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  • The High Price of Failing America’s Costliest Patients New York Times by Dhruv Khullar —It’s well known that the country’s staggering health care costs are not evenly distributed. Just 1 percent of patients account for 20 percent of costs, and 5 percent of the population accounts for nearly half the nation’s health care spending. But exactly who these patients are — and how we can better meet their needs — is less clear. "We can’t make the system work unless we do better with this population," said David Blumenthal, a health policy expert and president of the Commonwealth Fund. "It’s important from a humane standpoint — these are our friends, our family. But it’s also important from a cost standpoint, and the effect on taxpayers."

  • Is Health Care a Right? The New Yorker by Atul Gawande — Is health care a right? The United States remains the only developed country in the world unable to come to agreement on an answer. Earlier this year, I was visiting Athens, Ohio, the town in the Appalachian foothills where I grew up. The battle over whether to repeal, replace, or repair the Affordable Care Act raged then, as it continues to rage now. So I began asking people whether they thought that health care was a right. The responses were always interesting....Two sets of values are in tension. We want to reward work, ingenuity, self-reliance. And we want to protect the weak and the vulnerable—not least because, over time, we all become the weak and vulnerable, unable to get by without the help of others. Finding the balance is not a matter of achieving policy perfection; whatever program we devise, some people will put in more and some will take out more. Progress ultimately depends on whether we can build and sustain the belief that collective action genuinely results in collective benefit. No policy will be possible otherwise.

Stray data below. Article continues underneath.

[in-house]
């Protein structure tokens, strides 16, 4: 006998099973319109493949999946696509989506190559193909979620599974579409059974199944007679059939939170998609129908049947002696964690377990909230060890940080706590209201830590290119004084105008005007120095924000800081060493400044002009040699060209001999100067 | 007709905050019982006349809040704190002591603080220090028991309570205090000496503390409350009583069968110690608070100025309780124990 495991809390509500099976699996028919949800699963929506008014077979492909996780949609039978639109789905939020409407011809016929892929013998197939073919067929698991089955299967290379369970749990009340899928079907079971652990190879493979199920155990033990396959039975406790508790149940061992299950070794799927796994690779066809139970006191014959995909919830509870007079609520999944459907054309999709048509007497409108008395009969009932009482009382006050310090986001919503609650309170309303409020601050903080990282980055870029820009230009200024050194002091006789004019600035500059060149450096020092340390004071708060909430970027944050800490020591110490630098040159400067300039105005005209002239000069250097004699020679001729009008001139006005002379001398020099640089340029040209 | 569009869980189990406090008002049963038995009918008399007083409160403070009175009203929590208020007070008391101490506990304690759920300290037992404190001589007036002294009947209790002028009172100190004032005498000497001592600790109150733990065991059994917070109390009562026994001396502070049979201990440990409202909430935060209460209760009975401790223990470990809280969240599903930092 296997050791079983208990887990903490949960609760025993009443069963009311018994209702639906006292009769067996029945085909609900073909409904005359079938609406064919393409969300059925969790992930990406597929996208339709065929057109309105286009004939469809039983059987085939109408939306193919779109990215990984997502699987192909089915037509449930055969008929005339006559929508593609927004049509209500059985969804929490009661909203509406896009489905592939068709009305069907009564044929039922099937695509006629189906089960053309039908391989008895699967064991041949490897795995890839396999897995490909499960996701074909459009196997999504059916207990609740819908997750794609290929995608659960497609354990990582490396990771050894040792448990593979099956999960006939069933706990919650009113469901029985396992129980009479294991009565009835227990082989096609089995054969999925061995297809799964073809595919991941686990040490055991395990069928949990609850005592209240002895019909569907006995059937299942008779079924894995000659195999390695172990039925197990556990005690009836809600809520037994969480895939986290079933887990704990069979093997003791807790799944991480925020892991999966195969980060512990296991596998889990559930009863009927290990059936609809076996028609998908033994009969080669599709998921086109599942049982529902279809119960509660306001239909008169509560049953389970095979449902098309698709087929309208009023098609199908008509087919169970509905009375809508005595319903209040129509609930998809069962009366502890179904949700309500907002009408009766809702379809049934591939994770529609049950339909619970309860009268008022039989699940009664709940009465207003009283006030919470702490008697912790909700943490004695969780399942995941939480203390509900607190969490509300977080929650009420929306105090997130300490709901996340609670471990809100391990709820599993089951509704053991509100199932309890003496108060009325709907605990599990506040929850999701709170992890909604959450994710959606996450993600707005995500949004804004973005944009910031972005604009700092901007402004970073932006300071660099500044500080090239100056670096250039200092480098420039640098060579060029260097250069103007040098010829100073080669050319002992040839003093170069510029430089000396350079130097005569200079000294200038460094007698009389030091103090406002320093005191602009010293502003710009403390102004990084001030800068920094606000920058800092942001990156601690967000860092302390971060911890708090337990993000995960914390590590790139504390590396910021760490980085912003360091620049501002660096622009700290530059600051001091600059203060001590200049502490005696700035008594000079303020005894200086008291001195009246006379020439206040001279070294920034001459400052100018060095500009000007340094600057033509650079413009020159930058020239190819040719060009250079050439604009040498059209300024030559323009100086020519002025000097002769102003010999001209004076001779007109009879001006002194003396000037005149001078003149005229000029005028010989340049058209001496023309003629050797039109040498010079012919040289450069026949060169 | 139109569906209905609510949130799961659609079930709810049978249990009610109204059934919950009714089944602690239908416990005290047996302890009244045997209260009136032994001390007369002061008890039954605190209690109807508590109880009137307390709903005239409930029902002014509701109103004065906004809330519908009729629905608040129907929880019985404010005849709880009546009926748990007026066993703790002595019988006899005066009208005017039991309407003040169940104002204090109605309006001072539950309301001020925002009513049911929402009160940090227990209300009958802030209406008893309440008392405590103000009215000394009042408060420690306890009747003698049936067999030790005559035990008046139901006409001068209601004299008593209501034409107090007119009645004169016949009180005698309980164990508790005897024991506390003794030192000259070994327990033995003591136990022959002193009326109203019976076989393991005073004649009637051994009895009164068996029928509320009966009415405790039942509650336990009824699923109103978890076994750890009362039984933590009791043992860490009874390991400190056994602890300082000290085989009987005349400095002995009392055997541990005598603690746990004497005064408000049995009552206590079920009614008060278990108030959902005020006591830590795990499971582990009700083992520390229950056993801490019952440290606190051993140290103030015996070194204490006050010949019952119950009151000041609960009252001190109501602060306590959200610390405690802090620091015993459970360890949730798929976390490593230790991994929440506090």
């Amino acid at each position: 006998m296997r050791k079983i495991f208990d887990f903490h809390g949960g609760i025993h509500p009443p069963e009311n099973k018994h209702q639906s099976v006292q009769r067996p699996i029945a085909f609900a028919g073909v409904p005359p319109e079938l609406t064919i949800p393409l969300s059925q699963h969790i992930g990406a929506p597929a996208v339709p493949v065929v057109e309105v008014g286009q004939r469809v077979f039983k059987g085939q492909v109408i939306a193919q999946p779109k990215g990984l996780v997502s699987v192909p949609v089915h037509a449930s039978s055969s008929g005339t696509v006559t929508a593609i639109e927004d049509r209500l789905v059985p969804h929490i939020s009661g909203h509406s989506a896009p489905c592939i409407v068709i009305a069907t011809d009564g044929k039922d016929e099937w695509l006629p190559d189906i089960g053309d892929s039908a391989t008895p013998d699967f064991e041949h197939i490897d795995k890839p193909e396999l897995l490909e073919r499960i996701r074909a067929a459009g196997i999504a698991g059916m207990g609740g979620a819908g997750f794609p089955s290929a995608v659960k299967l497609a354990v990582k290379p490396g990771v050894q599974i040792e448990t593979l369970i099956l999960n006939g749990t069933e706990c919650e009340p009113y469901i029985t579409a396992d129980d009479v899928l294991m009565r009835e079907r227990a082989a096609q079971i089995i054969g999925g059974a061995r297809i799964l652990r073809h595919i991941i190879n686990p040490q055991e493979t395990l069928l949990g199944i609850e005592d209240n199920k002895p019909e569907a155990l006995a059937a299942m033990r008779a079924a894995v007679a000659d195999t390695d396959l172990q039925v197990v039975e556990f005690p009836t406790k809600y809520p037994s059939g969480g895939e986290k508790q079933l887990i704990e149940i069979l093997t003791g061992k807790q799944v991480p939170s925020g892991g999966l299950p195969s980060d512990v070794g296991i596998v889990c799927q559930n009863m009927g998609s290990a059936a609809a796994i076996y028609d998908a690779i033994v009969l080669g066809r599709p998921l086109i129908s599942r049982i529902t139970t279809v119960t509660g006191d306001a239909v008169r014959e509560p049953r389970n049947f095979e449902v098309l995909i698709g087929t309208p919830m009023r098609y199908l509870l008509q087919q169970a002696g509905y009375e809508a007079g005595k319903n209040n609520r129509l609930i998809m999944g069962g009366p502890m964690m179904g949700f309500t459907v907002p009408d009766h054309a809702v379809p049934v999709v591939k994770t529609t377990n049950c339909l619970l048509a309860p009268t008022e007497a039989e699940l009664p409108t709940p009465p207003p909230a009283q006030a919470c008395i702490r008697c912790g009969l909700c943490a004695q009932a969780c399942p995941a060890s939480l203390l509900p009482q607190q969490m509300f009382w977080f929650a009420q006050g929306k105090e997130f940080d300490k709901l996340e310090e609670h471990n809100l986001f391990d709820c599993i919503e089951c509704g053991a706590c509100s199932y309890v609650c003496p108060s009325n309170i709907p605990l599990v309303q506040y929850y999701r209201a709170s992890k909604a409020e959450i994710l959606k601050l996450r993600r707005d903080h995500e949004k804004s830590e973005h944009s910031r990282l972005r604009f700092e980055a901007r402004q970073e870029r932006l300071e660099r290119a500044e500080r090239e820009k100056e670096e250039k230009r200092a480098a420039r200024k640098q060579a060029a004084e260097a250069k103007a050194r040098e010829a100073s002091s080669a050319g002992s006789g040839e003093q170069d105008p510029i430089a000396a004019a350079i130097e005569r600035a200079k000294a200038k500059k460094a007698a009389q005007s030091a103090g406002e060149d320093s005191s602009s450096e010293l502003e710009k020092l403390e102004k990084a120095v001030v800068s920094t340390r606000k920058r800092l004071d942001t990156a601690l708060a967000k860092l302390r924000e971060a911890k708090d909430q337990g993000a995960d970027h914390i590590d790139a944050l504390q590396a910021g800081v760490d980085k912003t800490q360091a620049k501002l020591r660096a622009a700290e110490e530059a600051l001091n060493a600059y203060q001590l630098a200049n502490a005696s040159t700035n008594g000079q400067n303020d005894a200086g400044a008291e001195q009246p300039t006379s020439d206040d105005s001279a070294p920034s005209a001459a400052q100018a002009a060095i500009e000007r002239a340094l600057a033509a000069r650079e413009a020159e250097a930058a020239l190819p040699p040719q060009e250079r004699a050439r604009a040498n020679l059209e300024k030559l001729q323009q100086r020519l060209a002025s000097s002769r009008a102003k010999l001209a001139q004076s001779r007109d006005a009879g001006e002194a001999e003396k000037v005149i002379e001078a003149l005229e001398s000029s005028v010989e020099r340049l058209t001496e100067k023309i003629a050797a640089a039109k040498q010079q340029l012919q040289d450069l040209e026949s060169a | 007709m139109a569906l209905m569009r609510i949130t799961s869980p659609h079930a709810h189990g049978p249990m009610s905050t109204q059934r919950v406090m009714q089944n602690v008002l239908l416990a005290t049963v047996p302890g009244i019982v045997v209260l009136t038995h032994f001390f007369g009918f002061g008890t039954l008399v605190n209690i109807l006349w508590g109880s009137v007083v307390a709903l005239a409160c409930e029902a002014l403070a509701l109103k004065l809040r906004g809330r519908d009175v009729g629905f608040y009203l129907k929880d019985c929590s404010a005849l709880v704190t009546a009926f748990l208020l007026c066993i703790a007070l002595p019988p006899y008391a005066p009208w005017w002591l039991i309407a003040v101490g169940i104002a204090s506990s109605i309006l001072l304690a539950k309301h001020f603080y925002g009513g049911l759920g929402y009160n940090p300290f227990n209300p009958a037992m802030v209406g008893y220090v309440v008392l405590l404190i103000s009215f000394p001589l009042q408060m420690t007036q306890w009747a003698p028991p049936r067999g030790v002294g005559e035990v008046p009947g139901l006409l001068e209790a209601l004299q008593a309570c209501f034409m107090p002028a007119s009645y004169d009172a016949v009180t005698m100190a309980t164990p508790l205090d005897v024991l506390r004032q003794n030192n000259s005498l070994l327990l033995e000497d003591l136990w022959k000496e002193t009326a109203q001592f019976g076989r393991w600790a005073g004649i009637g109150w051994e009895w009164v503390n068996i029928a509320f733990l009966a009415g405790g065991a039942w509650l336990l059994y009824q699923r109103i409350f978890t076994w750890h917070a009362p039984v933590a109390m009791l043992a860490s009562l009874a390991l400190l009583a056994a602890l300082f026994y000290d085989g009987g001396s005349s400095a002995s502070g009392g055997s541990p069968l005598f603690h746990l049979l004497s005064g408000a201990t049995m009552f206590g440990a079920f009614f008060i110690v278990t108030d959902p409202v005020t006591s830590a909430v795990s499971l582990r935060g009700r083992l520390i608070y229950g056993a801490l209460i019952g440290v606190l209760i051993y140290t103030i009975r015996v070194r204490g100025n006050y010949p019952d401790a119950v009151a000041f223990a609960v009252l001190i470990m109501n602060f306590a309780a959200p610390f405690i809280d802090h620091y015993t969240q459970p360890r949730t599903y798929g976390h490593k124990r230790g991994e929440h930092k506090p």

• Whatever Happened to the National Emergency on Opioid Abuse? St. Louis Post-Dispatch — There are 29 active national emergencies in place today in the United States. The latest is the one that President Donald Trump declared on Aug. 10: "The opioid crisis is an emergency, and I am saying, officially, right now, it is an emergency. It's a national emergency. We're going to spend a lot of time, a lot of effort and a lot of money on the opioid crisis. It is a serious problem the likes of which we have never had." In spite of Trump's penchant for hyperbole, this declaration was a wise decision and came in response to draft recommendations of a presidential commission Trump appointed last spring. Unfortunately, it's been six weeks since the emergency was declared, and the only step the administration has taken is to form a public-private partnership on the issue with some of the drug companies that have profited mightily from the addiction crisis.

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